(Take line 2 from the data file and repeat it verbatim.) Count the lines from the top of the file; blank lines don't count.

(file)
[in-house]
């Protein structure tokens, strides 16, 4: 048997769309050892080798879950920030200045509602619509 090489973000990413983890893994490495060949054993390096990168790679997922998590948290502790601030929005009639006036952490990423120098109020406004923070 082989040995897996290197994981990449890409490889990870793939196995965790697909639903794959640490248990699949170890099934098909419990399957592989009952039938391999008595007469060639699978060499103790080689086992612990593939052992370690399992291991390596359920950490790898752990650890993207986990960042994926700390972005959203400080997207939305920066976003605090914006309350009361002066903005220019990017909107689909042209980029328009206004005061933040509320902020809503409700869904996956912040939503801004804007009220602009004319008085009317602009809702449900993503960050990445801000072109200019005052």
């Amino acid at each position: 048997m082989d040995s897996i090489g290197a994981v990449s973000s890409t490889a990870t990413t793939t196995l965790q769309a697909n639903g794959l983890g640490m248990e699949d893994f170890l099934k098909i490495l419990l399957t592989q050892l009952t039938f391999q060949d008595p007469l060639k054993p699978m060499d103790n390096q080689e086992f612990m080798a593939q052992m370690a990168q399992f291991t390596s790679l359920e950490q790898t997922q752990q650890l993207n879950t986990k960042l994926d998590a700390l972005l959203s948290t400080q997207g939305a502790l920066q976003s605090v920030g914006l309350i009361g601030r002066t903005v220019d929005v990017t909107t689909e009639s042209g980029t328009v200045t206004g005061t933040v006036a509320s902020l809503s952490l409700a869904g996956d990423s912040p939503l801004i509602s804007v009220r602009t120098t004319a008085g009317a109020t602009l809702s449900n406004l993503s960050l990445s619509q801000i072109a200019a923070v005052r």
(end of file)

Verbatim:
């Protein structure tokens, strides 16, 4: 048997769309050892080798879950920030200045509602619509 090489973000990413983890893994490495060949054993390096990168790679997922998590948290502790601030929005009639006036952490990423120098109020406004923070 082989040995897996290197994981990449890409490889990870793939196995965790697909639903794959640490248990699949170890099934098909419990399957592989009952039938391999008595007469060639699978060499103790080689086992612990593939052992370690399992291991390596359920950490790898752990650890993207986990960042994926700390972005959203400080997207939305920066976003605090914006309350009361002066903005220019990017909107689909042209980029328009206004005061933040509320902020809503409700869904996956912040939503801004804007009220602009004319008085009317602009809702449900993503960050990445801000072109200019005052």